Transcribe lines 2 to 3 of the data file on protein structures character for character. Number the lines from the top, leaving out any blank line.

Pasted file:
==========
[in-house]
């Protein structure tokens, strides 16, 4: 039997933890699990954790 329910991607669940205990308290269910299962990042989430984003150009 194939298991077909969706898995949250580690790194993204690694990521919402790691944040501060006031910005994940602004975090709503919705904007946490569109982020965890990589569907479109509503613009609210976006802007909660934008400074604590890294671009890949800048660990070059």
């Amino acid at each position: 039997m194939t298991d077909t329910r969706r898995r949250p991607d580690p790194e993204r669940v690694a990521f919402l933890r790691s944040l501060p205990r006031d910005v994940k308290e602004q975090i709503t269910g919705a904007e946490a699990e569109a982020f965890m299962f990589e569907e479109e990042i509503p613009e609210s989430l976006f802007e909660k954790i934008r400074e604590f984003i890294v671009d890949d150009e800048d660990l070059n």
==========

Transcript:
């Protein structure tokens, strides 16, 4: 039997933890699990954790 329910991607669940205990308290269910299962990042989430984003150009 194939298991077909969706898995949250580690790194993204690694990521919402790691944040501060006031910005994940602004975090709503919705904007946490569109982020965890990589569907479109509503613009609210976006802007909660934008400074604590890294671009890949800048660990070059």
């Amino acid at each position: 039997m194939t298991d077909t329910r969706r898995r949250p991607d580690p790194e993204r669940v690694a990521f919402l933890r790691s944040l501060p205990r006031d910005v994940k308290e602004q975090i709503t269910g919705a904007e946490a699990e569109a982020f965890m299962f990589e569907e479109e990042i509503p613009e609210s989430l976006f802007e909660k954790i934008r400074e604590f984003i890294v671009d890949d150009e800048d660990l070059n």